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Posted 10 months ago
Billie is a pseudonym for the septuagenarian nursing home resident whom I first met seven years ago when I was a brand new nurse in long term care. She was a strikingly pretty model during her youth, and even as an elderly woman with a terminal prognosis, she still maintained a whimsical cuteness and a stylish flair through tasteful choices in makeup, haircuts, clothing and jewelry.
Billie received hospice services because her physician did not expect for her to live another six months due to advanced congestive heart failure. Although she barely stood five feet tall and weighed no more than 100 pounds, her lower extremities were chronically wet, weepy, heavy, discolored, swollen, and resembled crude elephant legs. Diuretic medications did not help to pull the extra fluid off. Neither did pressure wraps, sodium restrictions, or keeping the legs elevated. Keeping her comfortable was an uphill battle.
She suffered from mild cognitive impairment, but was very well-versed regarding her dietary restrictions. One day she asked me, with the impression of defeatism stamped on her face and a sense of sorrow prominent in her tone, “Will I ever be able to eat a hamburger again?”
My dark brown eyes made contact with her pale blue eyes. I realized some of the things that I, a young and reasonably healthy adult, take for granted are small pleasures that many elderly nursing home residents will never enjoy again. Most, if not all, of these people will never take another vacation to a faraway city, state or country. Some will forever lose the ability to walk. Others will be robbed of their ability to talk after having a stroke. Still, others will never be able to enjoy a tasty meal due to dysphagia, feeding tubes, pureed textures, restrictive diets, or the notoriously bland foodstuffs commonly served to institutionalized elders.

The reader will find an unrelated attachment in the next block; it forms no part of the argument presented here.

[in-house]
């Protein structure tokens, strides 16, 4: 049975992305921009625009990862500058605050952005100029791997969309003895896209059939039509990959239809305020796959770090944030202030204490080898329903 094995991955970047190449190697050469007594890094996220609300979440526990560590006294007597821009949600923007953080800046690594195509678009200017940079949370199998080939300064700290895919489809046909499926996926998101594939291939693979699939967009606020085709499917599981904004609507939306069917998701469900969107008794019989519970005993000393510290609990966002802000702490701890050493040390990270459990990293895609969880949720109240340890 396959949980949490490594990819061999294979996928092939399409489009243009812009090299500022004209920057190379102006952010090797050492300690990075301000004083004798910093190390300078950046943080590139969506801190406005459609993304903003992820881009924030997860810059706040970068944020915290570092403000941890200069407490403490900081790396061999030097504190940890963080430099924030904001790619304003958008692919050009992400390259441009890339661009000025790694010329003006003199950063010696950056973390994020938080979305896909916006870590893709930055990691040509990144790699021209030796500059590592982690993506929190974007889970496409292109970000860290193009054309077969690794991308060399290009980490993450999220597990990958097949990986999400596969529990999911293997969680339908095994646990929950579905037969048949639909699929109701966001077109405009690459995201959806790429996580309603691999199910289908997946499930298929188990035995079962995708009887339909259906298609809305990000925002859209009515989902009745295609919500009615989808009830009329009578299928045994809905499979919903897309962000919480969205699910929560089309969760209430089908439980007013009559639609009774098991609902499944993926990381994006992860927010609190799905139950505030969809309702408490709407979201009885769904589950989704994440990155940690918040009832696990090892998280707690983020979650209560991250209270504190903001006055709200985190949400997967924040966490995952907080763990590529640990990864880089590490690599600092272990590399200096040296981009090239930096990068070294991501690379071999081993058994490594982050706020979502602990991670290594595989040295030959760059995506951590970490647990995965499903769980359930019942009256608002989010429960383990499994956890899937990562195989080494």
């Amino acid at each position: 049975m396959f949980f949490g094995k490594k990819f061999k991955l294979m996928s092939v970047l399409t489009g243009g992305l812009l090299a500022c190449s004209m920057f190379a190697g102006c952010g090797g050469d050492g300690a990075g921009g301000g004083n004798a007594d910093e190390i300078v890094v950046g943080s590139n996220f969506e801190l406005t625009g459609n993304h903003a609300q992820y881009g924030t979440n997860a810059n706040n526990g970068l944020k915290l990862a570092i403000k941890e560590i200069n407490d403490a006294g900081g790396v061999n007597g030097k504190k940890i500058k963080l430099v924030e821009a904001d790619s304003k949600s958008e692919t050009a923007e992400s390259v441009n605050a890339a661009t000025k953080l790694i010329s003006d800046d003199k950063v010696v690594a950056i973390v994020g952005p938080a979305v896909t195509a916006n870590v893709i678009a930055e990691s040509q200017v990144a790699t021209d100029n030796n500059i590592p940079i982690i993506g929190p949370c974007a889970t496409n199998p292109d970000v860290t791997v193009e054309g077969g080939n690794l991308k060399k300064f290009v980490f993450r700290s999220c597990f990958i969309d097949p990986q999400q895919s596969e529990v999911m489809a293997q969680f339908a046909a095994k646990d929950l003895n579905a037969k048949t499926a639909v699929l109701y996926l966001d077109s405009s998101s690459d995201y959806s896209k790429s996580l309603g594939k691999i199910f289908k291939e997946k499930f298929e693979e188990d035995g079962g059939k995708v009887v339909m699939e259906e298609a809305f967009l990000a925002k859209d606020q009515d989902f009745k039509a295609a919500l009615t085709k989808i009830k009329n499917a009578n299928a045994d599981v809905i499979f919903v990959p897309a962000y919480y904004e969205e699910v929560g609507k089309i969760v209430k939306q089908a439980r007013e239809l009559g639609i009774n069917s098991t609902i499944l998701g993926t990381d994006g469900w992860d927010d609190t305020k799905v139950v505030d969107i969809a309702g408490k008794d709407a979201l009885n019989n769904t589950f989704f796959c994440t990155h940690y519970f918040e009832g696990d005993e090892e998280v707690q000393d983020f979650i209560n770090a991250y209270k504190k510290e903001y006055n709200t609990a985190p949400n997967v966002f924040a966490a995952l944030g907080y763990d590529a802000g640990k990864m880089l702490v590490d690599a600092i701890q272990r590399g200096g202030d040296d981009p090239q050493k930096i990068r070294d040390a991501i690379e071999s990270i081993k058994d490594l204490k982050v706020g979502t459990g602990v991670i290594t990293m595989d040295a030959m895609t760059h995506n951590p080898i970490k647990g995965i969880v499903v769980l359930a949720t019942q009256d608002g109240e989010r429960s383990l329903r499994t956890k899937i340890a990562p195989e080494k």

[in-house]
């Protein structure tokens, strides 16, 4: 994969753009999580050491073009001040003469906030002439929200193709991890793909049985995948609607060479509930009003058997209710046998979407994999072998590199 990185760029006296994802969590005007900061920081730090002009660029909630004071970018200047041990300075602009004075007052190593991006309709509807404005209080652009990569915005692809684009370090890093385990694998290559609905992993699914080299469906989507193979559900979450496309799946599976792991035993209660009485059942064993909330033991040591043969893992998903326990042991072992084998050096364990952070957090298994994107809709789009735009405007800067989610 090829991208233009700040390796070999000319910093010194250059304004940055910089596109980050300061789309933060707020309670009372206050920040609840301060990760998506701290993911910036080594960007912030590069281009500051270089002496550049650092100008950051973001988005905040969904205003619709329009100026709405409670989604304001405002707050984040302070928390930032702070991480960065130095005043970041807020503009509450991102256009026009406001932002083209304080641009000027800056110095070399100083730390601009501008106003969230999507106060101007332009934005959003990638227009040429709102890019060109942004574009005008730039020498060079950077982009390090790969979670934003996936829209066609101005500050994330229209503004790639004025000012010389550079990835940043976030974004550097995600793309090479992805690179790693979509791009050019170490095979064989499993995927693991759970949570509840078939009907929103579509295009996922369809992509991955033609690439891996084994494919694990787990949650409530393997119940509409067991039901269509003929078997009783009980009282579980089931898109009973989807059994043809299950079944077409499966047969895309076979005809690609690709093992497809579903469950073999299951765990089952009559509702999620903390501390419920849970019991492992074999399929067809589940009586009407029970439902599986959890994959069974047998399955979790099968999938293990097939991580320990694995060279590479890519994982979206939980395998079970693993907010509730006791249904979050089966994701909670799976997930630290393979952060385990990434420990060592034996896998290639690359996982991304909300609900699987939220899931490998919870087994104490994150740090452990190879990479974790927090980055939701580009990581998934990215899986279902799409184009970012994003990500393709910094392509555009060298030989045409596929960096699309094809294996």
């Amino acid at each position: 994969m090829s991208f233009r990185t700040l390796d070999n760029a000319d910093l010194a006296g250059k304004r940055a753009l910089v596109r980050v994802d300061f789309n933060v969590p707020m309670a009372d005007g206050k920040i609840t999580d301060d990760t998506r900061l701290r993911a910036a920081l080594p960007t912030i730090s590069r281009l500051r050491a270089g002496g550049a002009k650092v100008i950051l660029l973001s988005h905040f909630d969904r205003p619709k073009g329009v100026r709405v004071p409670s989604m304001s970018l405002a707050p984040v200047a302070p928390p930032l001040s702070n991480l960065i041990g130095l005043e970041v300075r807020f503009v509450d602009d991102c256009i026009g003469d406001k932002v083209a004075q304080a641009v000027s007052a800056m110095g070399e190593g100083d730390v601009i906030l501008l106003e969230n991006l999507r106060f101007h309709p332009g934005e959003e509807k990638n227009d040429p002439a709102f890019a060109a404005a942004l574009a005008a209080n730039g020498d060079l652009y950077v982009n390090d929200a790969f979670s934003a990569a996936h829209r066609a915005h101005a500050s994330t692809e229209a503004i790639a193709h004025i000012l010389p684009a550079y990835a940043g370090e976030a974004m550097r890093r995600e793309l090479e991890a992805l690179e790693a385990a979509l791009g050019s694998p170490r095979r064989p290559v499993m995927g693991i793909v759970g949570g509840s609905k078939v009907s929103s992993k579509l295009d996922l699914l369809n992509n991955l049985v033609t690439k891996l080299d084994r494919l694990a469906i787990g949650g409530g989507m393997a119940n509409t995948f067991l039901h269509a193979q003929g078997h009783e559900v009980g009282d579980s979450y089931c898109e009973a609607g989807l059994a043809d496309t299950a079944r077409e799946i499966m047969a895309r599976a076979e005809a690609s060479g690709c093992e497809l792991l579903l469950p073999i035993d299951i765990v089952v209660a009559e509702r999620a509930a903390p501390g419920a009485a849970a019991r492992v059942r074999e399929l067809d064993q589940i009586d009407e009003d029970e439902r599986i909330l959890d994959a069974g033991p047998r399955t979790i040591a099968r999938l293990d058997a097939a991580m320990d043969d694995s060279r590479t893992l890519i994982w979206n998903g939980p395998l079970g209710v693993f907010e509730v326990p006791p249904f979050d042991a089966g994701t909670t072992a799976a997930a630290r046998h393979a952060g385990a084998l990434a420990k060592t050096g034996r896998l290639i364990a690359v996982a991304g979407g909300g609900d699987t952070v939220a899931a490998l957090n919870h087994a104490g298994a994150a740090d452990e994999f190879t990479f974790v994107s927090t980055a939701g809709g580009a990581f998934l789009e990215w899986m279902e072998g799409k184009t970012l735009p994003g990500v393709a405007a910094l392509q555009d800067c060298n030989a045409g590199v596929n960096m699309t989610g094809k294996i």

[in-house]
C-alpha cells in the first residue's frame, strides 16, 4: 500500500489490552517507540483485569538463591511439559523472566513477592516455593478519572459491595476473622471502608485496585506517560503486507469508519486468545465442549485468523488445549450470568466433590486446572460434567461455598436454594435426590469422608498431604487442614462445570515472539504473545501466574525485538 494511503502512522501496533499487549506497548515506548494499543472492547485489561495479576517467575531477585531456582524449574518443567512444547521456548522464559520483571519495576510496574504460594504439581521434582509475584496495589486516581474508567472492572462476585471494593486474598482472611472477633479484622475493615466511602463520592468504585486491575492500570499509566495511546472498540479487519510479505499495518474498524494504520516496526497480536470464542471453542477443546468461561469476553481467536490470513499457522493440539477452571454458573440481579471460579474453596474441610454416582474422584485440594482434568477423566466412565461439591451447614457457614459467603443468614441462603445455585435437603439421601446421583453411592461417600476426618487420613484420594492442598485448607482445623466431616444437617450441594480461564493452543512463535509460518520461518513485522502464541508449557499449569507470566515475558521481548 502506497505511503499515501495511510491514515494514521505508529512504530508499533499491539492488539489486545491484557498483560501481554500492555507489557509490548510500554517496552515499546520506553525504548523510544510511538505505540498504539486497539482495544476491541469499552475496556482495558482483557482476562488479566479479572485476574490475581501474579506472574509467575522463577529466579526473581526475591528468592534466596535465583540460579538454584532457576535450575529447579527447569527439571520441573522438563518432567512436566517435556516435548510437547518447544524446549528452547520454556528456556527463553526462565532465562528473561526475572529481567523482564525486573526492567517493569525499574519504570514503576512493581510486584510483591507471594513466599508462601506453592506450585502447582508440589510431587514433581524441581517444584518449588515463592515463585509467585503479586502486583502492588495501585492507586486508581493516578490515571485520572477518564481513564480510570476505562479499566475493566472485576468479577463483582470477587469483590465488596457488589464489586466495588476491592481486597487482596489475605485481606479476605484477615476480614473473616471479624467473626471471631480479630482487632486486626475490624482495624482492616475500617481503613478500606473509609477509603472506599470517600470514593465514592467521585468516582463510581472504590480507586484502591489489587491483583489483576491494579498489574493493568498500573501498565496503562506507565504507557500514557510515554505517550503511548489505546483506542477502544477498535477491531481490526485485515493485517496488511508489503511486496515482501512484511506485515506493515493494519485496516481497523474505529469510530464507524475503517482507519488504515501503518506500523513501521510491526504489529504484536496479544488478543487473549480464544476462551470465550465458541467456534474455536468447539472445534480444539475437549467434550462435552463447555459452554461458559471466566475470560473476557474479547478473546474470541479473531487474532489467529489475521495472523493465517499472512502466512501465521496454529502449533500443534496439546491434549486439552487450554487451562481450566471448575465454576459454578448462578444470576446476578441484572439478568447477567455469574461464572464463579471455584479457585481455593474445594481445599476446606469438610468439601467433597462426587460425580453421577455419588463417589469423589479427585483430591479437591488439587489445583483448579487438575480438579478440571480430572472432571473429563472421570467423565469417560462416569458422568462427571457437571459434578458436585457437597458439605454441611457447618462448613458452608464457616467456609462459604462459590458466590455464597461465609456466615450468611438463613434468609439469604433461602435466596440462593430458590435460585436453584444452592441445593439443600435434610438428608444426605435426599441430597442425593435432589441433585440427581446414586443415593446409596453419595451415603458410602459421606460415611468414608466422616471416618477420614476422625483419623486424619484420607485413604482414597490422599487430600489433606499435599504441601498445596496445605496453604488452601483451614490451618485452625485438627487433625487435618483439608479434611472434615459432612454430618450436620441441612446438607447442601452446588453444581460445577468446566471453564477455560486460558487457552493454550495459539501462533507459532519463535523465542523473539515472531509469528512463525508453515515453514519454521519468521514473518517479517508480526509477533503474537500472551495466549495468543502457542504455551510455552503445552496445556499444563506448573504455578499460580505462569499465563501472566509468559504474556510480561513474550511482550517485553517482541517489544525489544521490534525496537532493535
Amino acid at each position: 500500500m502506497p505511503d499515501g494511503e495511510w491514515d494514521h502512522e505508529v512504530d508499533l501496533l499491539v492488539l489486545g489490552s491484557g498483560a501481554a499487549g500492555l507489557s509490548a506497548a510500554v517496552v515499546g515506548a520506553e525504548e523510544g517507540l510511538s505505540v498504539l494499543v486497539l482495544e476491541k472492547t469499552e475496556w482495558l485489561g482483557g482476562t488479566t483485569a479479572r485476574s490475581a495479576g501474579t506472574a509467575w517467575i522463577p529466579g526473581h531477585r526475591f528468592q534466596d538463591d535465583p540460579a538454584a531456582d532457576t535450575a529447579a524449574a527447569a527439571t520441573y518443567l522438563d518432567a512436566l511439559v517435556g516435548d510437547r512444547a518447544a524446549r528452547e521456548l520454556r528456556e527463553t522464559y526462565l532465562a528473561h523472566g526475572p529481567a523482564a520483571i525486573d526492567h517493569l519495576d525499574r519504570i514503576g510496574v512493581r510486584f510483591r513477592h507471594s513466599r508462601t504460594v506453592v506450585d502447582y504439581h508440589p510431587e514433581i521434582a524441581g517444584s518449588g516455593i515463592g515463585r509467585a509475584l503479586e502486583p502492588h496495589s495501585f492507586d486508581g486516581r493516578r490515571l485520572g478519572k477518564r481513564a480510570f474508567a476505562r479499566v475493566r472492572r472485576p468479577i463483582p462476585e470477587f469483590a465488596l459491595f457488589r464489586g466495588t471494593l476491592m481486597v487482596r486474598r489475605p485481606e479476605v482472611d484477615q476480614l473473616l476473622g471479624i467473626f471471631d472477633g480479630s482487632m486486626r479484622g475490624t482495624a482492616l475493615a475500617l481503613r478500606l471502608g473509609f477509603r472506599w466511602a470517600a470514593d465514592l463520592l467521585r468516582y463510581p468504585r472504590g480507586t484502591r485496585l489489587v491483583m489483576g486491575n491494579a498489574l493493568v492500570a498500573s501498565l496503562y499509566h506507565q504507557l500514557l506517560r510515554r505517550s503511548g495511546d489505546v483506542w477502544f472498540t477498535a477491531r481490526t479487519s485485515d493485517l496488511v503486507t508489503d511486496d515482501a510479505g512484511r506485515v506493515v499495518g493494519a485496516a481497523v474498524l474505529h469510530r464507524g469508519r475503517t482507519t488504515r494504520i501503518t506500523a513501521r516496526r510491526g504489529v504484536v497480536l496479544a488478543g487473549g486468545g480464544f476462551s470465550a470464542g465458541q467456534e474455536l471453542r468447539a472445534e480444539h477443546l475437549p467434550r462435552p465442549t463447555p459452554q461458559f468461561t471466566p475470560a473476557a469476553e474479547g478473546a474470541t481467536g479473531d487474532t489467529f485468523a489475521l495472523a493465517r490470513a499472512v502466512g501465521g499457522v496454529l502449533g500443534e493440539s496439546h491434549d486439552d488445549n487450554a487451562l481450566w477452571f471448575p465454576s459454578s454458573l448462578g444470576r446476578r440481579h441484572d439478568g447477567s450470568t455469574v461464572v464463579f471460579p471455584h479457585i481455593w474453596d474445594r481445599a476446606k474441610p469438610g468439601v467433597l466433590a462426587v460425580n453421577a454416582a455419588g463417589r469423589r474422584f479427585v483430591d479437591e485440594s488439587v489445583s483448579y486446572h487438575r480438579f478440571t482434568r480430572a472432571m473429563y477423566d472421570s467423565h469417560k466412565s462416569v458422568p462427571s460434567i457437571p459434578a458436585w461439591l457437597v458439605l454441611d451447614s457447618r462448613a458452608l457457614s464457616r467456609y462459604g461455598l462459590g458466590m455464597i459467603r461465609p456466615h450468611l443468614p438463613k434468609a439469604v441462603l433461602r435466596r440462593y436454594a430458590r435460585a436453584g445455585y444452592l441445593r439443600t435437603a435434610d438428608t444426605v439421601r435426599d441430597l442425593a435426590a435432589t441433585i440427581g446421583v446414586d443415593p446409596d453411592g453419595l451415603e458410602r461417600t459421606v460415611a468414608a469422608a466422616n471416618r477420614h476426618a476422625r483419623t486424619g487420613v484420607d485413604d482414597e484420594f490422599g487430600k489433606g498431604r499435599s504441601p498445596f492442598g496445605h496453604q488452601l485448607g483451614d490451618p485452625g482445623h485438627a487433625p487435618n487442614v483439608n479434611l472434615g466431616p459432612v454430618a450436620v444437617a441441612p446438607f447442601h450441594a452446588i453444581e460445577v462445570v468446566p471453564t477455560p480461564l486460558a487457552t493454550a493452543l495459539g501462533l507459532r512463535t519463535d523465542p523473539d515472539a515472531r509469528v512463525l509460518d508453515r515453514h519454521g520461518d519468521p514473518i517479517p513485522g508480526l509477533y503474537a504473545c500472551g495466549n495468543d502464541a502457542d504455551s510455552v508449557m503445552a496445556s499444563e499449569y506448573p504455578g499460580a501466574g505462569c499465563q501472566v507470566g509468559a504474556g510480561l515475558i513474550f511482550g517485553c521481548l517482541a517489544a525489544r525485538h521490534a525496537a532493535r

I did something I should not have done. I broke a rule. During my lunch break I visited a local fast food joint and ordered a hamburger with extra tomatoes. Since Billie spent the vast majority of her time in her room due to depression, smuggling the burger to her was an easier feat than I had expected. Her eyes lit up with joy and anticipation.
“Thank you, thank you, thank you!” she exclaimed. She kept her door closed and picked at the burger for several hours, eating the fixings individually before finally polishing the sandwich off. This was the first hamburger she had eaten in several years.
Billie died a couple of months later. She passed quietly, serenely, on her bed in the nursing home surrounded by the hospice nurse, a nursing student, and myself. She had two attentive adult children who visited frequently, but they did not want to be present during her final hour.
I broke a rule by supplying an elderly resident under my care with an unhealthy food item. But if it alleviated some of the bleakness of her existence during her final days on earth, I feel no shame for doing what I did. To every rule there’s an exception.